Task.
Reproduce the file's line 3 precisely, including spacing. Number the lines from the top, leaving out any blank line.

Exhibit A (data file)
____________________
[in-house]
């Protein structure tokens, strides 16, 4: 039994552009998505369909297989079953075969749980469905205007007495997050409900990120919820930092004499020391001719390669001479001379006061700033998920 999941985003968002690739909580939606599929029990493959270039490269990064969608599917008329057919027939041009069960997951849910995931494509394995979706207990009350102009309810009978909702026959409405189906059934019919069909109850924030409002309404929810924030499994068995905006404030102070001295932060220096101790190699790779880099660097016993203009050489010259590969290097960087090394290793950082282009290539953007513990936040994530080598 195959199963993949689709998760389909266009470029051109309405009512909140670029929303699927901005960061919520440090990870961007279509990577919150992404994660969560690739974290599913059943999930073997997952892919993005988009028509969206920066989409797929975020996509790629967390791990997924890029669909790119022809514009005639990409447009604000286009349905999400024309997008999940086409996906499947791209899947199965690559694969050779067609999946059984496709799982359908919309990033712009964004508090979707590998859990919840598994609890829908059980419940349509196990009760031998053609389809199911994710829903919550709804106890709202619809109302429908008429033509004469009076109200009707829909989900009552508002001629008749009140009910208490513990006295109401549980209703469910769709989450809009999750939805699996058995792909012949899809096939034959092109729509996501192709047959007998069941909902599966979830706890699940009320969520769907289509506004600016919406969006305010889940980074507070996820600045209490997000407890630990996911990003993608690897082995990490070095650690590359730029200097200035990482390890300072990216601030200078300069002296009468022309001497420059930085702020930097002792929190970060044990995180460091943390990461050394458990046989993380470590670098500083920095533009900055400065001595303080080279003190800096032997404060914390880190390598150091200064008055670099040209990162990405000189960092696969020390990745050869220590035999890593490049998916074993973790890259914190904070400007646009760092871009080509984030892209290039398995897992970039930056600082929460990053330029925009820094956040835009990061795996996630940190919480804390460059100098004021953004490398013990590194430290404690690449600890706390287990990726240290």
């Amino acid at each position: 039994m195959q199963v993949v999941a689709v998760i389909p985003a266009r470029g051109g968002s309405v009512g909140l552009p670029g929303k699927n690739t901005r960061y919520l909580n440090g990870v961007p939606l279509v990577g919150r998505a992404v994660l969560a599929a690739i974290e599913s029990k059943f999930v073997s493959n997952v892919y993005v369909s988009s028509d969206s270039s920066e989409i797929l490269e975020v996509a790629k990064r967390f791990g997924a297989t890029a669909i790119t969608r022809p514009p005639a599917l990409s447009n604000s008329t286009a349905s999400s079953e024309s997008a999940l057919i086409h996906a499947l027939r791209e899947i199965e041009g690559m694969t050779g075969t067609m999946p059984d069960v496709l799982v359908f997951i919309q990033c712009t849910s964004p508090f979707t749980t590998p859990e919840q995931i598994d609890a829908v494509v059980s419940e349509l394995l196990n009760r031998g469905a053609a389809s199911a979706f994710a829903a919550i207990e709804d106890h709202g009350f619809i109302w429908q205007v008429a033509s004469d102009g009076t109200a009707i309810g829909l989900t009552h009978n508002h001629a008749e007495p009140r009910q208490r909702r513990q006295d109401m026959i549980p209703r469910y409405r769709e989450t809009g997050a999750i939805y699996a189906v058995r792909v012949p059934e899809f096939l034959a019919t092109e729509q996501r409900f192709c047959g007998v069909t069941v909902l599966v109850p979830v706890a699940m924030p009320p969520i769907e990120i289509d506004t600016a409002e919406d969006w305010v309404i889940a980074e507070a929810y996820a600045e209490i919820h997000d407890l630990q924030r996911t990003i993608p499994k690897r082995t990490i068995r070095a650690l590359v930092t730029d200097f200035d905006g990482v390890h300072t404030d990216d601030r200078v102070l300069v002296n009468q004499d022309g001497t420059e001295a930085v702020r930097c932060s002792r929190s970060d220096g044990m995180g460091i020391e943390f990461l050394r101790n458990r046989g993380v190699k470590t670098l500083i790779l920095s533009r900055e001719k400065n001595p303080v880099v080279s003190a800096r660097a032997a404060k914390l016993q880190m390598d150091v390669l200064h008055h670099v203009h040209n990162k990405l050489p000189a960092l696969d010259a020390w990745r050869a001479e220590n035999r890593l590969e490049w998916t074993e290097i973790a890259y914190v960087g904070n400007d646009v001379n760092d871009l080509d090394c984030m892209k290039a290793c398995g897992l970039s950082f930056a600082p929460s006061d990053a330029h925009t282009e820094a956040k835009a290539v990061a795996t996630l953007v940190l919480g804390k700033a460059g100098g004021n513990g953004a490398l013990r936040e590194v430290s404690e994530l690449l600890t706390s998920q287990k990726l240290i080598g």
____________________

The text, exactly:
């Amino acid at each position: 039994m195959q199963v993949v999941a689709v998760i389909p985003a266009r470029g051109g968002s309405v009512g909140l552009p670029g929303k699927n690739t901005r960061y919520l909580n440090g990870v961007p939606l279509v990577g919150r998505a992404v994660l969560a599929a690739i974290e599913s029990k059943f999930v073997s493959n997952v892919y993005v369909s988009s028509d969206s270039s920066e989409i797929l490269e975020v996509a790629k990064r967390f791990g997924a297989t890029a669909i790119t969608r022809p514009p005639a599917l990409s447009n604000s008329t286009a349905s999400s079953e024309s997008a999940l057919i086409h996906a499947l027939r791209e899947i199965e041009g690559m694969t050779g075969t067609m999946p059984d069960v496709l799982v359908f997951i919309q990033c712009t849910s964004p508090f979707t749980t590998p859990e919840q995931i598994d609890a829908v494509v059980s419940e349509l394995l196990n009760r031998g469905a053609a389809s199911a979706f994710a829903a919550i207990e709804d106890h709202g009350f619809i109302w429908q205007v008429a033509s004469d102009g009076t109200a009707i309810g829909l989900t009552h009978n508002h001629a008749e007495p009140r009910q208490r909702r513990q006295d109401m026959i549980p209703r469910y409405r769709e989450t809009g997050a999750i939805y699996a189906v058995r792909v012949p059934e899809f096939l034959a019919t092109e729509q996501r409900f192709c047959g007998v069909t069941v909902l599966v109850p979830v706890a699940m924030p009320p969520i769907e990120i289509d506004t600016a409002e919406d969006w305010v309404i889940a980074e507070a929810y996820a600045e209490i919820h997000d407890l630990q924030r996911t990003i993608p499994k690897r082995t990490i068995r070095a650690l590359v930092t730029d200097f200035d905006g990482v390890h300072t404030d990216d601030r200078v102070l300069v002296n009468q004499d022309g001497t420059e001295a930085v702020r930097c932060s002792r929190s970060d220096g044990m995180g460091i020391e943390f990461l050394r101790n458990r046989g993380v190699k470590t670098l500083i790779l920095s533009r900055e001719k400065n001595p303080v880099v080279s003190a800096r660097a032997a404060k914390l016993q880190m390598d150091v390669l200064h008055h670099v203009h040209n990162k990405l050489p000189a960092l696969d010259a020390w990745r050869a001479e220590n035999r890593l590969e490049w998916t074993e290097i973790a890259y914190v960087g904070n400007d646009v001379n760092d871009l080509d090394c984030m892209k290039a290793c398995g897992l970039s950082f930056a600082p929460s006061d990053a330029h925009t282009e820094a956040k835009a290539v990061a795996t996630l953007v940190l919480g804390k700033a460059g100098g004021n513990g953004a490398l013990r936040e590194v430290s404690e994530l690449l600890t706390s998920q287990k990726l240290i080598g």